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Nicolelis OK

Miguel Nicolelis 

The Interface 

"Human beings will merge with machines and will eventually find themselves in remote environments they reach with thought-controlled devices." 

He is the inventor of neural implants that are capable of listening to the "music" of the brain, interpreting its codes and decoding its syntax. He created devices that allow the brain to break loose from the body; reacquire motor and sensory skills, once they have been compromised. In this perspective, through science humans are clad in an electronic vest that connects the to an intangible and technology-based universe: the cyber organism.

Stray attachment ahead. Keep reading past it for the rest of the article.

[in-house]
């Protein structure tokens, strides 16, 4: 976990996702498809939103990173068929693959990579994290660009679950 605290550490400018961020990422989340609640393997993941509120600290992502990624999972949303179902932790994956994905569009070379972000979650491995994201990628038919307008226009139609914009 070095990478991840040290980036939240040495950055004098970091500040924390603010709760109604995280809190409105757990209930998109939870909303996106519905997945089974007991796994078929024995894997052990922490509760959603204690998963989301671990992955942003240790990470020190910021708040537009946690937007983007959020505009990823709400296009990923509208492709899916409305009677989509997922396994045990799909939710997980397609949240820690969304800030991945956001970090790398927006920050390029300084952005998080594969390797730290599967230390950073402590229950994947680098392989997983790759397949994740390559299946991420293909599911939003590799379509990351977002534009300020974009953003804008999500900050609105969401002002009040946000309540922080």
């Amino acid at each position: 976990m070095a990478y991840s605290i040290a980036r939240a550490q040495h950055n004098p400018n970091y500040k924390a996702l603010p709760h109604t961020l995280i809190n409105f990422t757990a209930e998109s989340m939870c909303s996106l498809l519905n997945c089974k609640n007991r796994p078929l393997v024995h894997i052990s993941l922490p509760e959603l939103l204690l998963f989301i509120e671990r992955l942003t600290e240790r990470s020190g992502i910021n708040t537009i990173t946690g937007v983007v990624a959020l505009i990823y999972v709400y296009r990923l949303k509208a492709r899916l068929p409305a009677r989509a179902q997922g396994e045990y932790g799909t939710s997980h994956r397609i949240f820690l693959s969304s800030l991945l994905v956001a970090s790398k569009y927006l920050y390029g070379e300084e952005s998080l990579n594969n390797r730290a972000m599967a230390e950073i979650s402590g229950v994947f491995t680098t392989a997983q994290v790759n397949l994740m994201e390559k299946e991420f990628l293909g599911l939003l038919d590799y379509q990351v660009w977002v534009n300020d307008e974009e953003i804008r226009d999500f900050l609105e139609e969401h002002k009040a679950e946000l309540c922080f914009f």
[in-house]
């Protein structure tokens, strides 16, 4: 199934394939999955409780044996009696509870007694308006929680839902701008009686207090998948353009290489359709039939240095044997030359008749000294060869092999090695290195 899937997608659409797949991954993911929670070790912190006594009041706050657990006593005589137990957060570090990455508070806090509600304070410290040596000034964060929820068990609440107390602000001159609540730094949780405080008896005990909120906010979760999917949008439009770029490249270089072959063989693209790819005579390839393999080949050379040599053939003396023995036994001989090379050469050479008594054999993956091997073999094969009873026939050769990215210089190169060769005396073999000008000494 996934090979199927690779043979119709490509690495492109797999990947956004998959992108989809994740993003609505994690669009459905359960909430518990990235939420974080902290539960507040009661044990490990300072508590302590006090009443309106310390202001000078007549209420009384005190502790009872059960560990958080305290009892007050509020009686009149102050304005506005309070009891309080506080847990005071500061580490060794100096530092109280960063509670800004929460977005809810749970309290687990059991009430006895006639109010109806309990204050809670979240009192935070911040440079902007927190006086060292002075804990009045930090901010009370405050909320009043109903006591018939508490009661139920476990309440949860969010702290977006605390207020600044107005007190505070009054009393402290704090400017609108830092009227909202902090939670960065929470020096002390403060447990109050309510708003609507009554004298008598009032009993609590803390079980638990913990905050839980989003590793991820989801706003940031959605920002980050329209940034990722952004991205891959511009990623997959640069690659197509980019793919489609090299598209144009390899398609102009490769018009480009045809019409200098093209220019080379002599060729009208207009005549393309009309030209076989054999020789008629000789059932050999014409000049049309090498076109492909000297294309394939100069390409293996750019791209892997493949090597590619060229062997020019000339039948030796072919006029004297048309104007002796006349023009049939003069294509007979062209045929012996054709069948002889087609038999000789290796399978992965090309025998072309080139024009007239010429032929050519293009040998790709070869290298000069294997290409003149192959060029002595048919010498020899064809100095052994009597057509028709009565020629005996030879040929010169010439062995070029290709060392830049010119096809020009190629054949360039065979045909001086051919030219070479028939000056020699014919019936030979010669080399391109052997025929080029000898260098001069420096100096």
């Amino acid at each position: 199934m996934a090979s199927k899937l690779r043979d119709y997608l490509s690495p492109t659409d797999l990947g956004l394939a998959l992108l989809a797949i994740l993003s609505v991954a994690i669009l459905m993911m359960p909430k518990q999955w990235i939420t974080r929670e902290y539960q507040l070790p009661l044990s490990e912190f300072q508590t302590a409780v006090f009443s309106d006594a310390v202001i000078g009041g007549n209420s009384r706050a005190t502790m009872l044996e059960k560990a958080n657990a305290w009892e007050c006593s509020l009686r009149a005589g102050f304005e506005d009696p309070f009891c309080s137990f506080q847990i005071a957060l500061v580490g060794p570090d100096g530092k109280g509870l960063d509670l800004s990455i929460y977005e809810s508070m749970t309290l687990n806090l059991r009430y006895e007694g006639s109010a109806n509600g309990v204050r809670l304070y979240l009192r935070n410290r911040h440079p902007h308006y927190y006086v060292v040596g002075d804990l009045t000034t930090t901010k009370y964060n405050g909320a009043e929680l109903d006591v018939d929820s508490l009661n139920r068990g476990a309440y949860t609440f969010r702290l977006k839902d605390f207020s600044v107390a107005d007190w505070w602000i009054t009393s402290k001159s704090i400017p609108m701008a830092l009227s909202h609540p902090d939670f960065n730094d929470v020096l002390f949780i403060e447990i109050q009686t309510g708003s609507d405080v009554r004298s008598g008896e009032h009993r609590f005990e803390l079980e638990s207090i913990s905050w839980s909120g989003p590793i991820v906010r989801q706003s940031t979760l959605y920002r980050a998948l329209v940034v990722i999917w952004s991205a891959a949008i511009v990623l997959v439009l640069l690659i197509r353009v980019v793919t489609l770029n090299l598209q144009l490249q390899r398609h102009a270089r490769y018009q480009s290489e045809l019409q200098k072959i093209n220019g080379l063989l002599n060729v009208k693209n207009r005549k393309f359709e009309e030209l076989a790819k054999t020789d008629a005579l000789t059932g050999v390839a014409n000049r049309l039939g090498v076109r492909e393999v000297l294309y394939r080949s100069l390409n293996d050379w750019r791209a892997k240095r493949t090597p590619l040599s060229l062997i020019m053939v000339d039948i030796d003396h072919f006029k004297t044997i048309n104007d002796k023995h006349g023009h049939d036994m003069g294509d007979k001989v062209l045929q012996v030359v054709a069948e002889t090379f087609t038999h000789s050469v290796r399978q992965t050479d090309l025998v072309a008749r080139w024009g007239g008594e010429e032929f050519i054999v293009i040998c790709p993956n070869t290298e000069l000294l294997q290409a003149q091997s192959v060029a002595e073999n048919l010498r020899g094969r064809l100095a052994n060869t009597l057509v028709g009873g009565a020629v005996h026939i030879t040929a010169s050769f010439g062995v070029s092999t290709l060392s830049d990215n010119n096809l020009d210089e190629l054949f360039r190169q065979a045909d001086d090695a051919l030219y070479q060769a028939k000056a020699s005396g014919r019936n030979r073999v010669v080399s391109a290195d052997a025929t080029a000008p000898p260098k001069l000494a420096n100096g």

Named by "Scientific American" among the 20 most important scientists on the planet, Miguel Nicolelis is the first Brazilian neuroscientist. He graduated in medicine at the University of Sao Paulo in 1984 and specialised in physiology in 1989. He later left Brazil to move Philadelphia's Hahneman University, where he discovered a way to intercept neurons and decode the brain's language. He stayed in the United States and became professor of neuroscience at the Duke University in Durham, North Carolina. Here, he founded a lab that became the headquarters of his experimenting activities. He was a pioneer in proving that the brain has evolved abilities that go beyond the body it is attached to, so much that he created a brain-machine interface system. In 2003 he and his team proved they could listen to the brain signals generated by a monkey, which uses a joystick to translate the signals into controls to operate a mechanical arm, which is capable of performing the same movements. The following step is to build robotic cages that can walk following the commands provided by the monkey. All that while the monkey can "feel" the steps of the mechanical legs as though they were its own. This happens by means of a sensory channel: the mechanical arm is fitted with sensors that send tactile feedbacks to the brain. This innovation is to eventually be administered to human beings to help them overcome physical impairment. The ultimate goal is to build implants that can restore the function of the missing limb both from a motor and sensory standpoints. A first showcase of the scientific results accomplished is to take place during the grand opening ceremony of the 2014 Brazil World Cup: the Brazilian team will be accompanied on the pitch by a group of quadriplegic kids who will kick the ball thanks to the exoskeletons they wear. Nicolelis is confident that science will allow the rebirth of Brazil. The dream is coming true thanks to him: in 2005 he founded the Edmond e Lily Safra International Neuroscience Institute in Natal, one of the poorest regions of the Country. 

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